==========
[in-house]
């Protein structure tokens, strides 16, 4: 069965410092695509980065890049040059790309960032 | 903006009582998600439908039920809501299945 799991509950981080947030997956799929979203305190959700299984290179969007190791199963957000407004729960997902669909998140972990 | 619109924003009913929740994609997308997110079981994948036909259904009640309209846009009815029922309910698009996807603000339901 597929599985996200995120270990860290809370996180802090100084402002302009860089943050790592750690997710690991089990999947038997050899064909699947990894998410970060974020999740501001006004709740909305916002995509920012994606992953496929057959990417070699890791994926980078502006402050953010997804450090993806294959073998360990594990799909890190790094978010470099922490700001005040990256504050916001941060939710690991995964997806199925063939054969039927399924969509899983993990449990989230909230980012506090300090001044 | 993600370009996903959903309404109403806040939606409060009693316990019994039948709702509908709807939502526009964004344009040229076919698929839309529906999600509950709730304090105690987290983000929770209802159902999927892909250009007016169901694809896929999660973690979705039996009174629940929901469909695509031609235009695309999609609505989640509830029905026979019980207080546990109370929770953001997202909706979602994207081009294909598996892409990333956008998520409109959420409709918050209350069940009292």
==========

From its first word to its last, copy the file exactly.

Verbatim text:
[in-house]
């Protein structure tokens, strides 16, 4: 069965410092695509980065890049040059790309960032 | 903006009582998600439908039920809501299945 799991509950981080947030997956799929979203305190959700299984290179969007190791199963957000407004729960997902669909998140972990 | 619109924003009913929740994609997308997110079981994948036909259904009640309209846009009815029922309910698009996807603000339901 597929599985996200995120270990860290809370996180802090100084402002302009860089943050790592750690997710690991089990999947038997050899064909699947990894998410970060974020999740501001006004709740909305916002995509920012994606992953496929057959990417070699890791994926980078502006402050953010997804450090993806294959073998360990594990799909890190790094978010470099922490700001005040990256504050916001941060939710690991995964997806199925063939054969039927399924969509899983993990449990989230909230980012506090300090001044 | 993600370009996903959903309404109403806040939606409060009693316990019994039948709702509908709807939502526009964004344009040229076919698929839309529906999600509950709730304090105690987290983000929770209802159902999927892909250009007016169901694809896929999660973690979705039996009174629940929901469909695509031609235009695309999609609505989640509830029905026979019980207080546990109370929770953001997202909706979602994207081009294909598996892409990333956008998520409109959420409709918050209350069940009292």